But opponents of immigration reform seem, so far at least, unmoved by the prayerful approach to the issue.
“I’m guessing these people are motivated by the best of intentions,” said Ira Mehlman, spokesman for the Federation for American Immigration Reform. “The problem is, they’re saying to the guy sitting there in the pew, ‘You’re going to have to sacrifice your job … because we feel empathy with the illegal immigrants.’ Churches can be charitable with their own resources; they can’t be charitable with my child’s education or with my job.”
To Russia With Lobbying
If you assume this Congress won’t take a vote on trade, typically a politically charged issue, before the November elections, John Engler would say you’re wrong.
The former Republican governor of Michigan, who leads the Business Roundtable, announced Tuesday the group’s “50 Days for Trade” campaign to push for permanent normal trade relations with Russia. He is optimistic that Congress will approve it as Members eye doable accomplishments they can tout back home. “That list is real short,” Engler said at a press event announcing the campaign. Russia PNTR “could go quite quickly.”
Caterpillar lobbyist Bill Lane, whose company has made the issue its top trade priority, said he too is optimistic that Congress could act before the August recess. “Russia should be Caterpillar’s largest export market,” he said.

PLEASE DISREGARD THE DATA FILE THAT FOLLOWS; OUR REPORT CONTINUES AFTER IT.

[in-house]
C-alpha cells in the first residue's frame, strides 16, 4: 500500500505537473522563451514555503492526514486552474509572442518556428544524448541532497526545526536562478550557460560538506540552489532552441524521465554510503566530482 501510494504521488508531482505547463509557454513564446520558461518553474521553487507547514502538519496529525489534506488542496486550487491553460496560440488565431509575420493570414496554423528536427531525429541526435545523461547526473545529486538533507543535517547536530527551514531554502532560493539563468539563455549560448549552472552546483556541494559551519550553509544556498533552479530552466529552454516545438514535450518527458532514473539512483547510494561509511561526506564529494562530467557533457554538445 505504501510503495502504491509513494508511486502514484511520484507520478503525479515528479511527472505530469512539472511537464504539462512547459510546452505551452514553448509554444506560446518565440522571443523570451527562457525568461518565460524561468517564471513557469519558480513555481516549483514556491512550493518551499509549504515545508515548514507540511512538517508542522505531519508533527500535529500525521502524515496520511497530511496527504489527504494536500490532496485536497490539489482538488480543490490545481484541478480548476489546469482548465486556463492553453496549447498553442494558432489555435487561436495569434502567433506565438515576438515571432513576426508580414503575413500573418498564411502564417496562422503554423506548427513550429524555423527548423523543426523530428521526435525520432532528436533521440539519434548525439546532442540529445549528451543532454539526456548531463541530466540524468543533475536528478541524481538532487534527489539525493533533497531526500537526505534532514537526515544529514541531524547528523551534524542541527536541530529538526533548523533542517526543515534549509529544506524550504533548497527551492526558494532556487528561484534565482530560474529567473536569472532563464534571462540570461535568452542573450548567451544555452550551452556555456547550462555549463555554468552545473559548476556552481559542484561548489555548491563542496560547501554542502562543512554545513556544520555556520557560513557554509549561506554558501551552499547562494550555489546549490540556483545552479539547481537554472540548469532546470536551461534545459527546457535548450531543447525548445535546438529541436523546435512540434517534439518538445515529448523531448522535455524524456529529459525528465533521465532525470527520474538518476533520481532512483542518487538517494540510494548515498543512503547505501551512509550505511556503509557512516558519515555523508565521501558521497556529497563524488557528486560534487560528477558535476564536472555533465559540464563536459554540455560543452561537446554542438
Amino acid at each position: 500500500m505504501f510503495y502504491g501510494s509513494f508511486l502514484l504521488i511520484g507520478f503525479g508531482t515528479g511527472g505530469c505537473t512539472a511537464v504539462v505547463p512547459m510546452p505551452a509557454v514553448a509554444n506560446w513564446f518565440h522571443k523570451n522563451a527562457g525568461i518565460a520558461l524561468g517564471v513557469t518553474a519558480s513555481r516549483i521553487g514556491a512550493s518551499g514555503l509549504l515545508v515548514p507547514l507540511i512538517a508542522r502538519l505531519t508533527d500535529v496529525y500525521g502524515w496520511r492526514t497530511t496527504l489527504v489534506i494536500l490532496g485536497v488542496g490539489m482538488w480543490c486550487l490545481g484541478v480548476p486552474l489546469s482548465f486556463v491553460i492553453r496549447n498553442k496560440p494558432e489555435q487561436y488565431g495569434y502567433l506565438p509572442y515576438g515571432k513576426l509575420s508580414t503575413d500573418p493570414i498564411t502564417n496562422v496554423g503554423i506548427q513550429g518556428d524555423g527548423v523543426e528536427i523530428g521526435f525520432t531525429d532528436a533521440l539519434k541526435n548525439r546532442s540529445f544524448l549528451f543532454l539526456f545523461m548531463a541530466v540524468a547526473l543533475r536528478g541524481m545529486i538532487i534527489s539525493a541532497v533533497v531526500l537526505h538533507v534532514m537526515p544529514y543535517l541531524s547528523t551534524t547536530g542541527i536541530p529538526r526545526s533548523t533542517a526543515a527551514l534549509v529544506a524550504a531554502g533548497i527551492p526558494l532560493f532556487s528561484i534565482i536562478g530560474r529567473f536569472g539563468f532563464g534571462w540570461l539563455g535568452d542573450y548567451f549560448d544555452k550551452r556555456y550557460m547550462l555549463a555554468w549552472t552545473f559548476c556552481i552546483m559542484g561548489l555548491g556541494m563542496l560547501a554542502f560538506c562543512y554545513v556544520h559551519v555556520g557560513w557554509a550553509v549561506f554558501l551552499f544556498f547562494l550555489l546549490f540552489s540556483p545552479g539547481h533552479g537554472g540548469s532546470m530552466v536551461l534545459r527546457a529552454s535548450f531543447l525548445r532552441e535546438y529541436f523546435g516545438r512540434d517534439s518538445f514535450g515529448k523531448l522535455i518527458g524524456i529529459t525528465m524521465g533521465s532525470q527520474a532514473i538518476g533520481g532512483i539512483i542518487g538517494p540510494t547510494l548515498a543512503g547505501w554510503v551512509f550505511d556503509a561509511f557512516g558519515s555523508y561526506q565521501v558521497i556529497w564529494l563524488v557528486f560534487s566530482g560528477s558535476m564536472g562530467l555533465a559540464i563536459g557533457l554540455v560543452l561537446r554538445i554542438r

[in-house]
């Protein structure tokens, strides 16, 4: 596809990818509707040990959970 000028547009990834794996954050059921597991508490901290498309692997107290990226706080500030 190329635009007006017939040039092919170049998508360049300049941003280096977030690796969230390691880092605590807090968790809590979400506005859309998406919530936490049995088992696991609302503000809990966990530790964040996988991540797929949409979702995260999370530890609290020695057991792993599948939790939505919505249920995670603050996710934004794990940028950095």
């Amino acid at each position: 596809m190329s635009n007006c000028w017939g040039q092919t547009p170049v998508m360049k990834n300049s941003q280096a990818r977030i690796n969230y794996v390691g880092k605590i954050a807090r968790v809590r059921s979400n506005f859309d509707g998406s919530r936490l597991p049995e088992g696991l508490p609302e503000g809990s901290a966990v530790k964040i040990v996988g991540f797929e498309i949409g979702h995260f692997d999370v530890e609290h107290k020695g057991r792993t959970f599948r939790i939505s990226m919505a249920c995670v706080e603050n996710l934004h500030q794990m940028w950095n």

Engler declined to reveal the roundtable’s budget for the campaign, noting only that it’s “enough to do an impressive and impactful job.”
The U.S. Chamber of Commerce also called for passage of Russia PNTR. And its president, Tom Donohue, in a statement hailed the introduction Tuesday of Senate legislation to that end by Sens. Max Baucus (D-Mont.), John Thune (R-S.D.), John Kerry (D-Mass.) and John McCain (R-Ariz.).
Labor unions such as the AFL-CIO that typically opposed most recent trade deals have not come out against Russia PNTR. But the AFL-CIO does have concerns with it, according to a spokesman.
At Target Corp.’s annual meeting in Chicago today, a group of shareholders will urge the company to completely halt all political spending.